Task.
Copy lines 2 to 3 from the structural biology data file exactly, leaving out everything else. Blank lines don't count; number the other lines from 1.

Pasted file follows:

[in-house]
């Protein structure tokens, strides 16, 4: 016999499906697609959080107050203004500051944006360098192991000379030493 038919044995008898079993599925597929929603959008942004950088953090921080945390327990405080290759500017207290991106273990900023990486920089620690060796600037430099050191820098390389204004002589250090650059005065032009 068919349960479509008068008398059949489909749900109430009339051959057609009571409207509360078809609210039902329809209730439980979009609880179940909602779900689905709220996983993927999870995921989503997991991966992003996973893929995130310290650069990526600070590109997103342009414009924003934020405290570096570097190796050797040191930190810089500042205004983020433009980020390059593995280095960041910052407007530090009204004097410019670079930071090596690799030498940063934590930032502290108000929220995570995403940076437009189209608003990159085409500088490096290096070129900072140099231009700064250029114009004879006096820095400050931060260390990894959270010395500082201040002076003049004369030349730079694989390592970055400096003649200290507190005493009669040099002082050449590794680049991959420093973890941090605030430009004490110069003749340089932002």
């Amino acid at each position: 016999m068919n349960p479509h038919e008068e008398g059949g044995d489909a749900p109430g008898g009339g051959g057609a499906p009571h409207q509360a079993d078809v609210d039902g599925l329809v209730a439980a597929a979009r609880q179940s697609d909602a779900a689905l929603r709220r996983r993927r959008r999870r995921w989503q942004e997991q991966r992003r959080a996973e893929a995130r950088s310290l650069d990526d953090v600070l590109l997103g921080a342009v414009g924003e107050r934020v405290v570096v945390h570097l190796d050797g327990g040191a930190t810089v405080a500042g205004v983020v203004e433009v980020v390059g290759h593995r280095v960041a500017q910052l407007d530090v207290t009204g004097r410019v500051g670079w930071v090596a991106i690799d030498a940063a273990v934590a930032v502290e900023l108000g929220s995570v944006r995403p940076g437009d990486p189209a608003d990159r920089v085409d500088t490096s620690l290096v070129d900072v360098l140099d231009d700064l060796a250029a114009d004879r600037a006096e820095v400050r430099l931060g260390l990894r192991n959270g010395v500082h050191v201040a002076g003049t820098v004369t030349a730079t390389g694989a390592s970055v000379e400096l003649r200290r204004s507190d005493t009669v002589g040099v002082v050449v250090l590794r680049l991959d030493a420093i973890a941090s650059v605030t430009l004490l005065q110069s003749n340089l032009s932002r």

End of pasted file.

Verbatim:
């Protein structure tokens, strides 16, 4: 016999499906697609959080107050203004500051944006360098192991000379030493 038919044995008898079993599925597929929603959008942004950088953090921080945390327990405080290759500017207290991106273990900023990486920089620690060796600037430099050191820098390389204004002589250090650059005065032009 068919349960479509008068008398059949489909749900109430009339051959057609009571409207509360078809609210039902329809209730439980979009609880179940909602779900689905709220996983993927999870995921989503997991991966992003996973893929995130310290650069990526600070590109997103342009414009924003934020405290570096570097190796050797040191930190810089500042205004983020433009980020390059593995280095960041910052407007530090009204004097410019670079930071090596690799030498940063934590930032502290108000929220995570995403940076437009189209608003990159085409500088490096290096070129900072140099231009700064250029114009004879006096820095400050931060260390990894959270010395500082201040002076003049004369030349730079694989390592970055400096003649200290507190005493009669040099002082050449590794680049991959420093973890941090605030430009004490110069003749340089932002």
């Amino acid at each position: 016999m068919n349960p479509h038919e008068e008398g059949g044995d489909a749900p109430g008898g009339g051959g057609a499906p009571h409207q509360a079993d078809v609210d039902g599925l329809v209730a439980a597929a979009r609880q179940s697609d909602a779900a689905l929603r709220r996983r993927r959008r999870r995921w989503q942004e997991q991966r992003r959080a996973e893929a995130r950088s310290l650069d990526d953090v600070l590109l997103g921080a342009v414009g924003e107050r934020v405290v570096v945390h570097l190796d050797g327990g040191a930190t810089v405080a500042g205004v983020v203004e433009v980020v390059g290759h593995r280095v960041a500017q910052l407007d530090v207290t009204g004097r410019v500051g670079w930071v090596a991106i690799d030498a940063a273990v934590a930032v502290e900023l108000g929220s995570v944006r995403p940076g437009d990486p189209a608003d990159r920089v085409d500088t490096s620690l290096v070129d900072v360098l140099d231009d700064l060796a250029a114009d004879r600037a006096e820095v400050r430099l931060g260390l990894r192991n959270g010395v500082h050191v201040a002076g003049t820098v004369t030349a730079t390389g694989a390592s970055v000379e400096l003649r200290r204004s507190d005493t009669v002589g040099v002082v050449v250090l590794r680049l991959d030493a420093i973890a941090s650059v605030t430009l004490l005065q110069s003749n340089l032009s932002r």